|The first excerpt represents the past or something you must release, and is drawn from When the Sleeper Wakes by H. G. Wells:
other. His head no longer swam. He could scarcely
credit his rapid recovery. He sat feeling his limbs.
The man with the flaxen beard re-entered from the
archway, and as he did so the cage of a lift came
sliding down in front of the thickset man, and a lean,
grey-bearded man, carrying a roll, and wearing a
tightly-fitting costume of dark green, appeared therein.
"This is the tailor," said the thickset man with an
introductory gesture." It will never do for you to
wear that black. I cannot understand how it got here.
But I shall. I shall. You will be as rapid as possible? "
When the Sleeper Wakes
|The second excerpt represents the present or the deciding factor of the moment, and is drawn from Aeroplanes and Dirigibles of War by Frederick A. Talbot:
manufactory for the production of aeroplanes and other aircraft
necessities had been established, while the private manufacturers
had completed preparations for wholesale production. But it was
not until the Admiralty accepted responsibility for the aerial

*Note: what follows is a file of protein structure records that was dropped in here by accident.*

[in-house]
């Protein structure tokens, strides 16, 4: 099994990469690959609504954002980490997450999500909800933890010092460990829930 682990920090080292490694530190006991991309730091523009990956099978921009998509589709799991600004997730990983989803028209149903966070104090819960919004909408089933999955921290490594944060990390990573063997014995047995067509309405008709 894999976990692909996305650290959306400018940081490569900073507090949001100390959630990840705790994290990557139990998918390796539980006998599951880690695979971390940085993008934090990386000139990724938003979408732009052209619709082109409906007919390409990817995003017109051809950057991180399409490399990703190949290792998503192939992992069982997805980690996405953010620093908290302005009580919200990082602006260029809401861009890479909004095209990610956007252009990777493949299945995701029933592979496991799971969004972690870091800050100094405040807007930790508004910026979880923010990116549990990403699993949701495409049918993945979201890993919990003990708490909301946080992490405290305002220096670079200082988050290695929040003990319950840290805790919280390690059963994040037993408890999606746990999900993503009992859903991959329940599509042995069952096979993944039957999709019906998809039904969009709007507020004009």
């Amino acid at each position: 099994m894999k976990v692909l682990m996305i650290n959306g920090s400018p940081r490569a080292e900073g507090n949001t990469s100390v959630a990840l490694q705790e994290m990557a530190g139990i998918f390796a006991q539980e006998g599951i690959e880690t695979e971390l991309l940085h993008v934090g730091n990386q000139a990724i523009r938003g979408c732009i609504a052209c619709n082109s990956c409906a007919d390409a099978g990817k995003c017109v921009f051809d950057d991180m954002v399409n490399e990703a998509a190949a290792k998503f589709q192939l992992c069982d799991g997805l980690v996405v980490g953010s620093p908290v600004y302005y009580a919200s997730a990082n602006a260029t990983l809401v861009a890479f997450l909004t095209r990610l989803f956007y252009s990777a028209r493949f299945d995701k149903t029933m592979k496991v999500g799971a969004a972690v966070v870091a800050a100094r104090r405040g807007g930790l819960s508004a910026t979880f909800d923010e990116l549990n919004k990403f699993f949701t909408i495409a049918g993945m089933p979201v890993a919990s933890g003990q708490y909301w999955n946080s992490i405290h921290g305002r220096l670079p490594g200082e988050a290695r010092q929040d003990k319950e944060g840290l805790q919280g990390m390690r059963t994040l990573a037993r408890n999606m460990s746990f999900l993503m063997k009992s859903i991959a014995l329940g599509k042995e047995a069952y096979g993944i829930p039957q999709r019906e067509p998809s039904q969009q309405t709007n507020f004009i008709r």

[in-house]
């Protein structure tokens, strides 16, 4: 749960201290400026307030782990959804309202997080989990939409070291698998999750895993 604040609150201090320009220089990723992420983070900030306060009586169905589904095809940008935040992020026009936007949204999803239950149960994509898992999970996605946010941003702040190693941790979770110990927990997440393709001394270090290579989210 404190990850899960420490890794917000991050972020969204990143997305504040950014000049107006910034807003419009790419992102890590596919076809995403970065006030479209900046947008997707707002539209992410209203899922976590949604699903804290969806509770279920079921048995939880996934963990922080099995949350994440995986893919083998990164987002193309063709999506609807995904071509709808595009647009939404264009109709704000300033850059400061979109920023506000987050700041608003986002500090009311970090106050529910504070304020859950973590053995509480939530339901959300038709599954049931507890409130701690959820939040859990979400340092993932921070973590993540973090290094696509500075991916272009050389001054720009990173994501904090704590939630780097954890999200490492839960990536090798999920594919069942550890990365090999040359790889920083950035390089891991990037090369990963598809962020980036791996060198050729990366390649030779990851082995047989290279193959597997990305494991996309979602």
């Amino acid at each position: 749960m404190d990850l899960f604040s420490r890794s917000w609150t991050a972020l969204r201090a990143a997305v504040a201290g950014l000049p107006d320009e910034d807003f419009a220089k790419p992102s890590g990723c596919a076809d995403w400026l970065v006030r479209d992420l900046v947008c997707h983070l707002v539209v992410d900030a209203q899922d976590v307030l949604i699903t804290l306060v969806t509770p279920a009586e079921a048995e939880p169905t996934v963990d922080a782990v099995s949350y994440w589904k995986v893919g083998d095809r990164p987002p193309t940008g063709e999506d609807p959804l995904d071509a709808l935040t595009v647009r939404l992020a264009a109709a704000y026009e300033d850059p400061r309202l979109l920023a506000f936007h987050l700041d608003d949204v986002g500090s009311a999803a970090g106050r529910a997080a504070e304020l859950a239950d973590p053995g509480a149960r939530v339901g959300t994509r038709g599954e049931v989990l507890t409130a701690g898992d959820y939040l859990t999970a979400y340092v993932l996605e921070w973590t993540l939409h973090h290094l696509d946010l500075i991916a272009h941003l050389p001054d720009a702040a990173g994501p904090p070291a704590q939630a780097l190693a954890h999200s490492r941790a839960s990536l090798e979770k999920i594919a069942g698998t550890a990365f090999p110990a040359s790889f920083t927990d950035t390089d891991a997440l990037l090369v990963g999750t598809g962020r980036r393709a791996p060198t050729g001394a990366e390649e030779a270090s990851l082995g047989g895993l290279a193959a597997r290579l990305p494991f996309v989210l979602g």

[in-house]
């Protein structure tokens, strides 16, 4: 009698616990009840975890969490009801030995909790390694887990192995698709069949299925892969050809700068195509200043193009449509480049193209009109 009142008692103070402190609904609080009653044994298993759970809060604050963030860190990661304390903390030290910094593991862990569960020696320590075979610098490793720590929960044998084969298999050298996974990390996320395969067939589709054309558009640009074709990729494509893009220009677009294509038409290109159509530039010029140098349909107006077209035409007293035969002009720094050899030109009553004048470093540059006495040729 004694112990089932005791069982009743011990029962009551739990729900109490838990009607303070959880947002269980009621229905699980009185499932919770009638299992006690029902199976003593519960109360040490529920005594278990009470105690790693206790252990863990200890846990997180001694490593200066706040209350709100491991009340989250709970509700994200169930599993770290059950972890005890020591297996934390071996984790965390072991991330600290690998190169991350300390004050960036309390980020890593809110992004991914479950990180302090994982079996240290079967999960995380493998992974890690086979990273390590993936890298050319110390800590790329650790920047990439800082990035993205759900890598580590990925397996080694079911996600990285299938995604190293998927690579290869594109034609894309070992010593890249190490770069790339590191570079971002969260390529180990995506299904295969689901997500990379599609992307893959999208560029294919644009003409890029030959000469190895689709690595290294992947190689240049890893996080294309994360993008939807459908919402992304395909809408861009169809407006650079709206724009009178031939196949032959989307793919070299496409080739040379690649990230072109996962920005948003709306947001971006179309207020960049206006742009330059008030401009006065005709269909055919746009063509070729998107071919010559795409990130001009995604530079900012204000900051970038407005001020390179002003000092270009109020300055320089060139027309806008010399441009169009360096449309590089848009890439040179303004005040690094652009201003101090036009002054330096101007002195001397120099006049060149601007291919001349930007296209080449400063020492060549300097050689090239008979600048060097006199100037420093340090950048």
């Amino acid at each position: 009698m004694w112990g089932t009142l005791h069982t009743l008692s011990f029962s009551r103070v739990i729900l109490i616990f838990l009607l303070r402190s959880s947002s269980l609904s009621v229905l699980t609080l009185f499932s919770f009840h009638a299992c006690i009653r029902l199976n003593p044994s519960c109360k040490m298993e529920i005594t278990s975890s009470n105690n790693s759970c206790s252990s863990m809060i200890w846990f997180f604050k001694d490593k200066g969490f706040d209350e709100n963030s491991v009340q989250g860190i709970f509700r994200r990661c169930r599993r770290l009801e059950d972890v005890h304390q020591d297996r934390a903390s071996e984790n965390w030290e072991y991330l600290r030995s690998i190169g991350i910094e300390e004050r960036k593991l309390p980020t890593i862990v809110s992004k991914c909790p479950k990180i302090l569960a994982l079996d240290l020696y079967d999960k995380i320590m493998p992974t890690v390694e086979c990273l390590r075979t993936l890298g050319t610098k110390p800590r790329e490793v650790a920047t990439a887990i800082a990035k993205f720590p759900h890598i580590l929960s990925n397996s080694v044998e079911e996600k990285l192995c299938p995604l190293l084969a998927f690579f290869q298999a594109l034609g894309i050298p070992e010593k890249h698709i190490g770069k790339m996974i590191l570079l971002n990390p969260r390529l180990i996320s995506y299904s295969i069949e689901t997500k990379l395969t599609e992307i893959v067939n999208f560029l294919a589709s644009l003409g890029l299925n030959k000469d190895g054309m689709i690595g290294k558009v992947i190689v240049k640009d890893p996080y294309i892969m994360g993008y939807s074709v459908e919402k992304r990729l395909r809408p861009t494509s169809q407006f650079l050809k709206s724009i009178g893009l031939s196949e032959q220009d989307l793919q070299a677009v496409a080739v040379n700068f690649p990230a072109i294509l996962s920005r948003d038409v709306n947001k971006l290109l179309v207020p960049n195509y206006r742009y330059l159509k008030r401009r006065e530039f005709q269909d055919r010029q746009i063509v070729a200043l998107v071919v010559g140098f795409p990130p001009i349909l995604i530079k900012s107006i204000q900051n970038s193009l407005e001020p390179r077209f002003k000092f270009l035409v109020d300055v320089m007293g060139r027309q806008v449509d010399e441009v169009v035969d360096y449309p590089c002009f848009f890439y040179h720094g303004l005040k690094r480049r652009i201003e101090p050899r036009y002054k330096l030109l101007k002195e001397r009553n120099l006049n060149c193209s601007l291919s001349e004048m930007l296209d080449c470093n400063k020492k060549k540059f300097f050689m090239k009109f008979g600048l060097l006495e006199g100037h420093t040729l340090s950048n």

service that work was essayed in grim earnest.
The allocation of the aerial responsibilities of Great Britain to
the Admiralty was a wise move. Experience has revealed the
advantages accruing from the perfection of homogeneous squadrons
upon the water, that is to say groups of ships which are
virtually sister-craft of identical speed, armament, and so on,
thus enabling the whole to act together as a complete effective
|The third excerpt represents the future or something you must embrace, and is drawn from Tom Grogan by F. Hopkinson Smith:
she intended that every one of her people should be under cover.
She had sent for Carl and her two stablemen, and told them that if
they were dissatisfied in any way she wanted to know it at once.
If the wages she was paying were not enough, she was willing to
raise them, but she wanted them distinctly to understand that as
she had built up the business herself, she was the only one who
had a right to manage it, adding that she would rather clean and
drive the horses herself than be dictated to by any person
outside. She said that she saw trouble brewing, and knew that her
men would feel it first. They must look out for themselves coming
home late at night. At the brewery strike, two years before,